4. Involve implementers and key decision-makers throughout. Checking commitment before the start is key but not enough. Ensure senior decision-makers (including councillors), partners and services are involved in the process throughout. Attending some sessions in the assembly can build trust and help them understand the investment and thought put by residents and the expectations of the process.
  5. Design for recommendations that are actionable, attributable, specific, and prioritised. This means it will be clear who should be implementing them and how.  Aim for recommendations that give you a mandate for action and against which you can report progress - if they are too broad or not prioritised it will be unclear how they will move forwards. 
  6. Design for a process that enables trust. Enable spaces for direct communication between assembly members and council representatives (including councillors!). Support both of them in their presentations so that they are engaging and help to connect and build trust. 
  7. Consider at the outset the resources and skills needed to implement recommendations. Ensure there are enough resources not only to design and run the assembly but also to implement the recommendations.  This includes any plans and the people with the time to do so, including skills and capacity to figure out how to implement recommendations.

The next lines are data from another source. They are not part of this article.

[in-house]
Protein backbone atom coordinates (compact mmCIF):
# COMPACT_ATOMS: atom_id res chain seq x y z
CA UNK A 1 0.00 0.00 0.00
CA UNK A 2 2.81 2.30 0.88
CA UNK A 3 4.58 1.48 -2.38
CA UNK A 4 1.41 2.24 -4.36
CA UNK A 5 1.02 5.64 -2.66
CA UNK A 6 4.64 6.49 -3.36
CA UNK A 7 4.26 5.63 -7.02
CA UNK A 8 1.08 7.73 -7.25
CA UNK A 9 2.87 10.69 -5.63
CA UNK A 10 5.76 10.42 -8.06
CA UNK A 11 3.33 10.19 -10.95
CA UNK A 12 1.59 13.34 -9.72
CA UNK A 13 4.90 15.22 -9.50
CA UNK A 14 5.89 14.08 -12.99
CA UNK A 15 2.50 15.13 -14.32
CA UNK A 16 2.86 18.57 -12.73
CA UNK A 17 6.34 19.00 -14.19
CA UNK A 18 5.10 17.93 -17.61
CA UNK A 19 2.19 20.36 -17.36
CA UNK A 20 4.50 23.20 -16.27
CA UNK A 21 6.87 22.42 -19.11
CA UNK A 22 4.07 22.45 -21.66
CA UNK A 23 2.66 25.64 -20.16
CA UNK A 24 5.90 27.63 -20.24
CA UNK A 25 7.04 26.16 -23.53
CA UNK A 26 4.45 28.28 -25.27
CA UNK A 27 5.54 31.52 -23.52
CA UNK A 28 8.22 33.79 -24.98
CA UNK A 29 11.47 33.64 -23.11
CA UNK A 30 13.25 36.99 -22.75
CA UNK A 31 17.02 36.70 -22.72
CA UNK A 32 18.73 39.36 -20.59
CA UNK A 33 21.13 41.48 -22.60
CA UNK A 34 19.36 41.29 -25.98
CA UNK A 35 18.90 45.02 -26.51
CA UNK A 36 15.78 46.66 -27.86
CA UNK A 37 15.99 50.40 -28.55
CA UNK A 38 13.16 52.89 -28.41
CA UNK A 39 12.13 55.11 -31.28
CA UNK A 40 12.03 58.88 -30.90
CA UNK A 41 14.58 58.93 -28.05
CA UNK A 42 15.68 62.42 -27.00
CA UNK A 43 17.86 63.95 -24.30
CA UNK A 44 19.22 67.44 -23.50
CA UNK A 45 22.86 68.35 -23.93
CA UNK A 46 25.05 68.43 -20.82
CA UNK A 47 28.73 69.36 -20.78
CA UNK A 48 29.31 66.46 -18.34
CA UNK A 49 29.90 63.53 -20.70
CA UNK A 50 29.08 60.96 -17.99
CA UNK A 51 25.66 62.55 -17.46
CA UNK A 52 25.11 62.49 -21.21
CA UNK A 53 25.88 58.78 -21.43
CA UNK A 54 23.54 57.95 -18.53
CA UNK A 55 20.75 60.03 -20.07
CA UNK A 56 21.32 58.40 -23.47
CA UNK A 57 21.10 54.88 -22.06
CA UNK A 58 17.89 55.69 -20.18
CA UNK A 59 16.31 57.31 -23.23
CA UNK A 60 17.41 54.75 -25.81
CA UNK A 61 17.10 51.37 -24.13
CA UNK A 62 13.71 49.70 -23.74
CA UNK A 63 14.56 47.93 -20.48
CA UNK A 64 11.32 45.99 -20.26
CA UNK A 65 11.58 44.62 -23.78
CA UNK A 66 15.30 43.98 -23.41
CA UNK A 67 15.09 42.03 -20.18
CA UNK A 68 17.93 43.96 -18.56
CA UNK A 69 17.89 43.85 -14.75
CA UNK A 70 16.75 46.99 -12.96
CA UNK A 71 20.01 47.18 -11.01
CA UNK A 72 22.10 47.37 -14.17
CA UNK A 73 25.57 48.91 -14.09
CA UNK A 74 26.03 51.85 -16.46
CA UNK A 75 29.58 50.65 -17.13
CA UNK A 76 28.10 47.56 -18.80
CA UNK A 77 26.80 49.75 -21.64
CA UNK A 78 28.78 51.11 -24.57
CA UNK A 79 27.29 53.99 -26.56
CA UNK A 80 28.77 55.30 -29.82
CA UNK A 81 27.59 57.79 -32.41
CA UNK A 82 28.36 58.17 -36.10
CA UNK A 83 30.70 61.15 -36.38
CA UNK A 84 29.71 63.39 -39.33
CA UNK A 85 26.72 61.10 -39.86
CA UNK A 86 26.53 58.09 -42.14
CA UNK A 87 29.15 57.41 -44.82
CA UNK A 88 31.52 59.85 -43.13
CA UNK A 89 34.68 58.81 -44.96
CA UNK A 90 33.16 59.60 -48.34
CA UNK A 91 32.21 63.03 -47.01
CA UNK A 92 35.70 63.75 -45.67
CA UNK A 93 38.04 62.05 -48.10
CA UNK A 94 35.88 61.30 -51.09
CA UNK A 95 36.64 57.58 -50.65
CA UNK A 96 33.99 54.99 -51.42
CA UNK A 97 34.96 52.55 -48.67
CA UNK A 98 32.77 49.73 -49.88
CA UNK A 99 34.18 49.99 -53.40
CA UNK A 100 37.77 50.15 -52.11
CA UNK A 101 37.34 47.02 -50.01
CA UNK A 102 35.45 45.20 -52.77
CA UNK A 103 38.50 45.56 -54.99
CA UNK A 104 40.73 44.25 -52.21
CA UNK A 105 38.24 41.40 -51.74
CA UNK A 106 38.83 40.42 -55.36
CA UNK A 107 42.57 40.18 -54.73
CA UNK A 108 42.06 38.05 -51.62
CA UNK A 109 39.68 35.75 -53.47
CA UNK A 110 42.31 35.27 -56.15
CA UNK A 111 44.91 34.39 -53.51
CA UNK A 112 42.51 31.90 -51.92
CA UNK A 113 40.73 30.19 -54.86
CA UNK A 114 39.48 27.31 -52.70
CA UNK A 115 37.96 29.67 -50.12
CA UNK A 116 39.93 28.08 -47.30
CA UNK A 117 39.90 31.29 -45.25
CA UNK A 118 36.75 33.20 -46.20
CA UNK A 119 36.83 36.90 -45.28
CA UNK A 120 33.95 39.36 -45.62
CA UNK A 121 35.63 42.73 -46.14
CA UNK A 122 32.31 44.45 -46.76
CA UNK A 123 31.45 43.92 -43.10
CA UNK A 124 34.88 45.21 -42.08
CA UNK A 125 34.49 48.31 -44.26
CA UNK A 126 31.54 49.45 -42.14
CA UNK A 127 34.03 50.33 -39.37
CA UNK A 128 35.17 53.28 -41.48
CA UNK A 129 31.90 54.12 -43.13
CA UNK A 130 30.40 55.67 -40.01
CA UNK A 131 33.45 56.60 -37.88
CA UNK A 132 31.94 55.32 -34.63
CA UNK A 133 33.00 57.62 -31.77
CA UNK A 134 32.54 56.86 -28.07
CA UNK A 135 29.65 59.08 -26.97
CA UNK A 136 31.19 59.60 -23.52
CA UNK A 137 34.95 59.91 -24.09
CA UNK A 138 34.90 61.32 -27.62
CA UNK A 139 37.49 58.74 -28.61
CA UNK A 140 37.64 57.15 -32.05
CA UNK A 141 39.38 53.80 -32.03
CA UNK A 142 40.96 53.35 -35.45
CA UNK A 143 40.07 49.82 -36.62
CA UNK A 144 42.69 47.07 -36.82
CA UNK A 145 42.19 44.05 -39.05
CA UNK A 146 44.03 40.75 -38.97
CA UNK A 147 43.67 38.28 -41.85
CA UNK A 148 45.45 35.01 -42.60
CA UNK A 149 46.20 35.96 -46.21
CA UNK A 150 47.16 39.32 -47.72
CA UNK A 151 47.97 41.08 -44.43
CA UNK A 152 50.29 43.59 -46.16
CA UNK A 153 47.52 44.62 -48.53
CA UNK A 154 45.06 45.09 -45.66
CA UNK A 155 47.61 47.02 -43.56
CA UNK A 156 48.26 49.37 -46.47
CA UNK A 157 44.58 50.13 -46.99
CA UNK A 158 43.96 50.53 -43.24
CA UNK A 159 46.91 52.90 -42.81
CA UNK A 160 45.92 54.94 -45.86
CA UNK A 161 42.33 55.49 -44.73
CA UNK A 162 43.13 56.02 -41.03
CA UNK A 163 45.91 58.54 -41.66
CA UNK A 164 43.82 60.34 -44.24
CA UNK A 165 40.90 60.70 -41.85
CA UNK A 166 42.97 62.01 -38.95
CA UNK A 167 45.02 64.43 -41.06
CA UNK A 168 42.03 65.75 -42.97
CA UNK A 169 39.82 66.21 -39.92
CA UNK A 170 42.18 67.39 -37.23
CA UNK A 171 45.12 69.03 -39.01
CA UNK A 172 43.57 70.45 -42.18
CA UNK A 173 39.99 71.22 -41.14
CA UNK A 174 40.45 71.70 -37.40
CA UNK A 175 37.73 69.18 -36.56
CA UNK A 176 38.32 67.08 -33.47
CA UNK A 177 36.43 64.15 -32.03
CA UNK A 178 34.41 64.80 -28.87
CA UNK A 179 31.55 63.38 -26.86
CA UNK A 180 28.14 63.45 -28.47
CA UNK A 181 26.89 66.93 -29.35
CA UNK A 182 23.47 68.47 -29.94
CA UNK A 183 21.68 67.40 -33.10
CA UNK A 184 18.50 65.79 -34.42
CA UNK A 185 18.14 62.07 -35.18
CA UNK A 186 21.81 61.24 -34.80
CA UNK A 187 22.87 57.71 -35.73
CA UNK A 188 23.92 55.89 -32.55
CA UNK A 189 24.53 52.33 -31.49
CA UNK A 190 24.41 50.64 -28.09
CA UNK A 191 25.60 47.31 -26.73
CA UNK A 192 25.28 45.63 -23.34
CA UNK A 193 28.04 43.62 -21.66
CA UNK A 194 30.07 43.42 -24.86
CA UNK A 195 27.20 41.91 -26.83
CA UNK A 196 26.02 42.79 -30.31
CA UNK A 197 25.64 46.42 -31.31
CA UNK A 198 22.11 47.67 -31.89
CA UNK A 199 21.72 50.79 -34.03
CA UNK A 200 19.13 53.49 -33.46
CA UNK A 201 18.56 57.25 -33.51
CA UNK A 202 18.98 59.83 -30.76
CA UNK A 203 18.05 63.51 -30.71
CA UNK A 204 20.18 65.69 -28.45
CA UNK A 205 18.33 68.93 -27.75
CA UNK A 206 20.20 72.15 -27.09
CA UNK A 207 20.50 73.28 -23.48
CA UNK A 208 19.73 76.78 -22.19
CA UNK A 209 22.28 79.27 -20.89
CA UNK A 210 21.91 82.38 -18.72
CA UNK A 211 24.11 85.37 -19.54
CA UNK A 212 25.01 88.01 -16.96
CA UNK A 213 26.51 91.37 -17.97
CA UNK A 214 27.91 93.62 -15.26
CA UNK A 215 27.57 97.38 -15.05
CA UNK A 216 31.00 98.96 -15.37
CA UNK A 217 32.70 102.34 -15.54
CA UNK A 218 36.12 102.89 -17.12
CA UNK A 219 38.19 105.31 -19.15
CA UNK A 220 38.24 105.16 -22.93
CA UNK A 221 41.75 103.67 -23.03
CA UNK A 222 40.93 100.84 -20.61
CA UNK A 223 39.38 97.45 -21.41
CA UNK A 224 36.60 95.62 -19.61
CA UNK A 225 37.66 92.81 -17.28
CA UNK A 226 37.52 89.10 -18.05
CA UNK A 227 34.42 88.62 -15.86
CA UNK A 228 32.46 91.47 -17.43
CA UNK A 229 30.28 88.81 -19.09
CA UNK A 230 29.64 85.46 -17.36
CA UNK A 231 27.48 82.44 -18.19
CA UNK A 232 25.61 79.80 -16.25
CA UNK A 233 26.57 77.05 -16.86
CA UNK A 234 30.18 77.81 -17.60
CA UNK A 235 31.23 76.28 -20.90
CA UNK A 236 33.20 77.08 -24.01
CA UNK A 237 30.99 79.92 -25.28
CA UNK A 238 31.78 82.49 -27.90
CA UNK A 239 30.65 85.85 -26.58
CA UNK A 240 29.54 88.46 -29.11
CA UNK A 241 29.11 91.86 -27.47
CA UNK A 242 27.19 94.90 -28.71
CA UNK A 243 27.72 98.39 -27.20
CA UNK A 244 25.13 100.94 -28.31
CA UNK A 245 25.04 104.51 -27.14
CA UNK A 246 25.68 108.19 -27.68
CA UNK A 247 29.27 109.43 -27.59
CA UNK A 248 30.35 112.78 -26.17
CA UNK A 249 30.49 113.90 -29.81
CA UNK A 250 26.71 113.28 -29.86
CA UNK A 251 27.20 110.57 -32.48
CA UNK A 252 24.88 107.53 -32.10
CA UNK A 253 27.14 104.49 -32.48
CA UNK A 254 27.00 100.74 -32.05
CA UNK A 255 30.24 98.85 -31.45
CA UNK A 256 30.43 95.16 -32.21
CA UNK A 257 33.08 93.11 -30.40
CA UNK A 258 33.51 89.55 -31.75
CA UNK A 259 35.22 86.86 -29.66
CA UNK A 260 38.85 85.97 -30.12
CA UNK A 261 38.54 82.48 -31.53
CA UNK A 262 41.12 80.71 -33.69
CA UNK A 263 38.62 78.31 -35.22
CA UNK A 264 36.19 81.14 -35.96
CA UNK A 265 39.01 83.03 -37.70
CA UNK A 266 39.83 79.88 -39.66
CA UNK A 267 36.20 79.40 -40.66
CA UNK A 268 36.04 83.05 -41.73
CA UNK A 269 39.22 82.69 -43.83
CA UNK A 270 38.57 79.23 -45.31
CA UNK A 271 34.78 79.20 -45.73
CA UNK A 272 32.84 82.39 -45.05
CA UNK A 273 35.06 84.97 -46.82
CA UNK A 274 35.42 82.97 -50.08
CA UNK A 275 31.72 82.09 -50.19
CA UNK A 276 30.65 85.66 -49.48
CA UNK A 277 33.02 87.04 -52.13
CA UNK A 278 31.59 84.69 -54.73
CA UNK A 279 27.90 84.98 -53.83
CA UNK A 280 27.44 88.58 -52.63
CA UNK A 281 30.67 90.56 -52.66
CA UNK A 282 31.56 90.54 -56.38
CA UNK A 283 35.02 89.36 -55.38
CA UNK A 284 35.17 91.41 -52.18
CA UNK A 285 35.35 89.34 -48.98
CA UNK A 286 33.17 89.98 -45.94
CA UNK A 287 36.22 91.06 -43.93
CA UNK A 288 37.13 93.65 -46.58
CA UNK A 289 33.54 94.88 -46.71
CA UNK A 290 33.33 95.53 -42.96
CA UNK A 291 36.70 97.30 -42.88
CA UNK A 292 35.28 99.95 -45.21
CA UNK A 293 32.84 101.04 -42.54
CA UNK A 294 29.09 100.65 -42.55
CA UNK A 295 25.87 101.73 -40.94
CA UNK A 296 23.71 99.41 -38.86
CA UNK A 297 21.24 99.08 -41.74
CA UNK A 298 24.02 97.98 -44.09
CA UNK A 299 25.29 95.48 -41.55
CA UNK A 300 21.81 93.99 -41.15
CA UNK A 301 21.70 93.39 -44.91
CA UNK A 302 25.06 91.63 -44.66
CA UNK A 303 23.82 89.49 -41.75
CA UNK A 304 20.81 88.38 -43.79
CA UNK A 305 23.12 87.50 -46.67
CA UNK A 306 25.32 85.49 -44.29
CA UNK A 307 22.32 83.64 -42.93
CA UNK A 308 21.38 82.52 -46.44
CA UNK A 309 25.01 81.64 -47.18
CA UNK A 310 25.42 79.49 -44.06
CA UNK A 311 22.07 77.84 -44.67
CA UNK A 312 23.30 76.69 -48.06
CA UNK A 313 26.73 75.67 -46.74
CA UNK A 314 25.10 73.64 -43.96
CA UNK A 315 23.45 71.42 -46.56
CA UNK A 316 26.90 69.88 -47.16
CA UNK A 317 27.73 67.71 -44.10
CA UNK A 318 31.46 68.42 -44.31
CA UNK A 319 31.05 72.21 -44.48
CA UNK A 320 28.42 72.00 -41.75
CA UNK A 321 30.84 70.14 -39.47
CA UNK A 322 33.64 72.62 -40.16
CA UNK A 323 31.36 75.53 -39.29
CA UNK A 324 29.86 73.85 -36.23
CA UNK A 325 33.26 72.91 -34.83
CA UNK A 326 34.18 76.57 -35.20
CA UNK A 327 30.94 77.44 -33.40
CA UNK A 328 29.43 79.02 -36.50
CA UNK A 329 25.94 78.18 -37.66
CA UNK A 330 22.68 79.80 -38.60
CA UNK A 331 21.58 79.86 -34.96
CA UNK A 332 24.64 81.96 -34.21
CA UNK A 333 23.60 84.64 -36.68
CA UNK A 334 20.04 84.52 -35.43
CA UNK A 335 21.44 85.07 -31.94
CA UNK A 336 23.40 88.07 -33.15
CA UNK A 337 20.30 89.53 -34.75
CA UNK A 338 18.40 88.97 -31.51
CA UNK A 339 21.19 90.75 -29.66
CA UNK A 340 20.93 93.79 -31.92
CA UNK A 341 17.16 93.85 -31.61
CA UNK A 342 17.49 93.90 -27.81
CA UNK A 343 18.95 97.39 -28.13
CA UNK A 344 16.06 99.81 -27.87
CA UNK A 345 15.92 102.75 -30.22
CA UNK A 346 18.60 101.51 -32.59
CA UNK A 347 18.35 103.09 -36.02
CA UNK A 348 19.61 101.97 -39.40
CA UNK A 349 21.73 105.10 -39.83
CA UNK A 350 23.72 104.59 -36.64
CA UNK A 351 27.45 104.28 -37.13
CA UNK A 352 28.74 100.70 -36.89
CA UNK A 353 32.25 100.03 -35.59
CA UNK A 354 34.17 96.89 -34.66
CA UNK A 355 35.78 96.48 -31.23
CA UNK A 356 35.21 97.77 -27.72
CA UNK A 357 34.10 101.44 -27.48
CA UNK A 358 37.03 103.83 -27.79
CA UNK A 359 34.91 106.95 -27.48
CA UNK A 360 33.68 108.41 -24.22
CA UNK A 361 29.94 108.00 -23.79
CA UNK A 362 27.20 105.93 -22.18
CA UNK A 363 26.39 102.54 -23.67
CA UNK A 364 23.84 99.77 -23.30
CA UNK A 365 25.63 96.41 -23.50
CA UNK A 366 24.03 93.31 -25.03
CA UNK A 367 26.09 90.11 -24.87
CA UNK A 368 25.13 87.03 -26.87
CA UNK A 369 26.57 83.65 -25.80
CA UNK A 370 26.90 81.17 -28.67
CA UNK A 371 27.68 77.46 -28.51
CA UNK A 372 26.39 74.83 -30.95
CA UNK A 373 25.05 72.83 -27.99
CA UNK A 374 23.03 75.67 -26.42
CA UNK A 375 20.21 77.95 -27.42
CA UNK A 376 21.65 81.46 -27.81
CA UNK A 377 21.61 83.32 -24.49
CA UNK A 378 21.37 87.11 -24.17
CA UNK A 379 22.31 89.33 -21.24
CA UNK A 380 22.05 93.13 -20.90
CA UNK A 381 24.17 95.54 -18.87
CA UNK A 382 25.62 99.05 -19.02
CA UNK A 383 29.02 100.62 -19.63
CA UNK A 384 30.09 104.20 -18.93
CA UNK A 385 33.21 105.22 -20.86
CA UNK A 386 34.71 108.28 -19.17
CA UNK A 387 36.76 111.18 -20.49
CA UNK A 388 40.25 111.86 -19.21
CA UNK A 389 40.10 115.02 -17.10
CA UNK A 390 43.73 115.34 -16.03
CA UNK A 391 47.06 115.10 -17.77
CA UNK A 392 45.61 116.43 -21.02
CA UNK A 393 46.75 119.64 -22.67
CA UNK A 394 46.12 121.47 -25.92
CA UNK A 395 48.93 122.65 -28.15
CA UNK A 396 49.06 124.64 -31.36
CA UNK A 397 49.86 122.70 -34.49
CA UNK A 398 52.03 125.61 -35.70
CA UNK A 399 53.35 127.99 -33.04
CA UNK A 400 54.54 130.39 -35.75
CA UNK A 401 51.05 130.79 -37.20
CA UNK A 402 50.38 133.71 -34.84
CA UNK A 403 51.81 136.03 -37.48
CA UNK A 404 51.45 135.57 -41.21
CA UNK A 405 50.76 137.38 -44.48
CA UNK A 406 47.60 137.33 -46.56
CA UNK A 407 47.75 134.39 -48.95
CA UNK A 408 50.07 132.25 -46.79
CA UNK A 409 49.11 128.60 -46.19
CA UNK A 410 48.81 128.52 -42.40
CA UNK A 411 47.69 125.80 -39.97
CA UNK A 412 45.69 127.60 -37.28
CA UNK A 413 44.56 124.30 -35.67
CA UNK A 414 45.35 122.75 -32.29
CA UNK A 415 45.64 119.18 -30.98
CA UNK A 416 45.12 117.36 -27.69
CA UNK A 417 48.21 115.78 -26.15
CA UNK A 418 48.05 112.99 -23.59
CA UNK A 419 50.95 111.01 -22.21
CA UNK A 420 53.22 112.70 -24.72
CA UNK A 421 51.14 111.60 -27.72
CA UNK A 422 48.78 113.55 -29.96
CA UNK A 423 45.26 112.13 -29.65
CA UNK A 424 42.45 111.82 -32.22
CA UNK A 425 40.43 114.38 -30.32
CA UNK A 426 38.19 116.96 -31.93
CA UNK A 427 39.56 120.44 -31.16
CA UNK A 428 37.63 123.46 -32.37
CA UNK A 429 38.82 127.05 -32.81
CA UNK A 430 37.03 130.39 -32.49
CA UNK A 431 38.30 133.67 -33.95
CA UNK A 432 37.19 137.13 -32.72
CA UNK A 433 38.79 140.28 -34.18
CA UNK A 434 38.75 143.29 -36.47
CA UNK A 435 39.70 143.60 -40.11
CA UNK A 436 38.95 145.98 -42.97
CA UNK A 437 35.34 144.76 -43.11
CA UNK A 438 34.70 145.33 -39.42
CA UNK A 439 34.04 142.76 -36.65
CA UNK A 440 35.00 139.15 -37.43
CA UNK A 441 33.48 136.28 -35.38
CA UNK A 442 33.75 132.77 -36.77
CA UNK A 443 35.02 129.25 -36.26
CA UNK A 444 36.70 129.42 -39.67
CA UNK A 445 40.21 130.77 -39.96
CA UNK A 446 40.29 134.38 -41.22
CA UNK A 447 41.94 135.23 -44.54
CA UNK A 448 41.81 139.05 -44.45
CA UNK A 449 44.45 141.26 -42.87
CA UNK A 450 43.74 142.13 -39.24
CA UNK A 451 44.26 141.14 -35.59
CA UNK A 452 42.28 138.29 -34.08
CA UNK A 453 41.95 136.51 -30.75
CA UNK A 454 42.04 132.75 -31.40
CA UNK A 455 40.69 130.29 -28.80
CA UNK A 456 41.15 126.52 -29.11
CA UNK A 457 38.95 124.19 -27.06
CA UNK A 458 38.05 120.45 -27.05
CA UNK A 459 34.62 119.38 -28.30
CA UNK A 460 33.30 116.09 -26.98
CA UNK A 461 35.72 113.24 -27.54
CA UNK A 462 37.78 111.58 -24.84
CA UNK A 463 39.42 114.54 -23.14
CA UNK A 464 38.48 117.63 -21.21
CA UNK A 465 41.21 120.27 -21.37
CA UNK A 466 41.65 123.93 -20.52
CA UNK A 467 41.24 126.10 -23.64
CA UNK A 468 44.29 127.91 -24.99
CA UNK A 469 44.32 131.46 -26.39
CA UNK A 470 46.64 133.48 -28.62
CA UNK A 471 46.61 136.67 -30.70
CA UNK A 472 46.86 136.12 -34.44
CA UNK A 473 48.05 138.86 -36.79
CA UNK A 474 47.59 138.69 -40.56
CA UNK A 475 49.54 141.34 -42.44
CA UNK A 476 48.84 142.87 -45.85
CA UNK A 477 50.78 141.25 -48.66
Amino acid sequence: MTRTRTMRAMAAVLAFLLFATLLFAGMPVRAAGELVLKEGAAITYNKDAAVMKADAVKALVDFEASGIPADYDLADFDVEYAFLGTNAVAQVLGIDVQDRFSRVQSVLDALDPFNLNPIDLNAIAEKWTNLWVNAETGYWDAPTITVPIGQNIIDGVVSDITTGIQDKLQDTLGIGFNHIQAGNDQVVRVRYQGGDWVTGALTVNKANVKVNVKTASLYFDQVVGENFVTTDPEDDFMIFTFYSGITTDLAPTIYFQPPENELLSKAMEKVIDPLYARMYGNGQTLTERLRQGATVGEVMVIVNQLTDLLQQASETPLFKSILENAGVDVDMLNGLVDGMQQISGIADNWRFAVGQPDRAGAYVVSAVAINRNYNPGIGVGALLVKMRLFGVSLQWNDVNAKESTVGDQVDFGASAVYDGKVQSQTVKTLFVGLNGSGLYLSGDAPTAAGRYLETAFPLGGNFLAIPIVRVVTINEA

8. Have a communication strategy in place. Your communication plan should include the wider public, the media, partners and implementers for before, during and after the assembly; and creative ways to reach and engage them. Brief the media so that they understand the process, think about what other communication channels to use to reach a diversity of residents, open up the recommendations made by the assembly and be transparent about the process and about the final recommendations and commitments.
  9. Work with assembly members. Find ways for assembly members to share their views and experiences. Think about how you will resource the continued involvement of assembly members after the process has finished and through what mechanism.  Don’t drop thinking about the accessibility adjustments needed for assembly members to do this. 
  10. Ensure there is an accountability mechanism in place. Consider at the outset having a structure in place during the assembly to monitor it and follow up on how recommendations are actioned over time. Think about the role of observers throughout the process.

Thank you to all the participants of the workshop for sharing their experiences and insights.